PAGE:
Unlike the past couple presidential contests, many buyers seem to feel this election is especially historic because Obama will be the country's first African-American president. Whatever the reason, the newsstand rush indicates that despite their woes, print newspapers are somehow still viewed as physical embodiments of history.
Among the newspapers buoyed up by the Obama win is The Washington Post, which said it increased newsstand deliveries by 30% in anticipation of a huge surge in demand, but sold out within hours anyway. The demand was so overwhelming, the newspaper printed 150,000 copies of a special commemorative edition for distribution Wednesday afternoon.
The New York Times had crowds of people forming lines outside its new headquarters on 40th Street on Wednesday, after newsstands in midtown Manhattan also sold out. Newsstands in downtown Manhattan and Brooklyn were also reported to have sold out, and the company said it would publish another 50,000 copies to be delivered to big commuting hubs like Grand Central and Penn Station by Wednesday afternoon.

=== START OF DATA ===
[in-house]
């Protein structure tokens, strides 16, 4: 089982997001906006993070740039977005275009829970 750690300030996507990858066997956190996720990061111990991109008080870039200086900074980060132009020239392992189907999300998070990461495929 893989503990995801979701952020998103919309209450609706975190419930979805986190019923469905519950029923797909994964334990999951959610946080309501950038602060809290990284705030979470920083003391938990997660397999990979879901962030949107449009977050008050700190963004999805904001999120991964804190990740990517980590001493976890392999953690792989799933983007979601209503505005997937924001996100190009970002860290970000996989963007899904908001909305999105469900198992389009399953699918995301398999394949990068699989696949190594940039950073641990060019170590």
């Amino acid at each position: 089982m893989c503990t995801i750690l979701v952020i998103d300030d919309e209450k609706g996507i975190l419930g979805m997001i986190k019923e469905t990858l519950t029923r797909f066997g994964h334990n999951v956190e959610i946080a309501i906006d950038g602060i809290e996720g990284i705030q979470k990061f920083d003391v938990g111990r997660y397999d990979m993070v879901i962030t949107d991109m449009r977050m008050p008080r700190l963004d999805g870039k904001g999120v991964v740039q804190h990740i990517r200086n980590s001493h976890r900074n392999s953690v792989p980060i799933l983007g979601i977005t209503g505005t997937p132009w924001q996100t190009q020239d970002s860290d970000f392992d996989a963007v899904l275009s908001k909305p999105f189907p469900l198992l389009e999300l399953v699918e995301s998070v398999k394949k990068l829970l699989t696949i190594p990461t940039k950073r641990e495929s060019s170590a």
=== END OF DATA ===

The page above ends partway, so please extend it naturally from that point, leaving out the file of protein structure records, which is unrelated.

The tabloids cleaned up, too.
According to the New York Daily News, the Obama victory edition sold out in many parts of New York, leading the publisher to deliver an updated second edition by noon on Wednesday, including highlights of Obama's acceptance speech, final election results, coverage of celebrations, and political commentary.
Long lines were also reported at newsstands in Chicago, in effect Obama's political hometown, as supporters waited to buy copies of the Chicago Tribune commemorating the historic victory.
This is not the first time Obamamania has swept the newsstands: The New Yorker magazine's controversial July 21st issue, showing Obama and his wife dressed as terrorists in the Oval Office, sold out within days of hitting the newsstands, outstripping Conde Nast's ability to resupply them.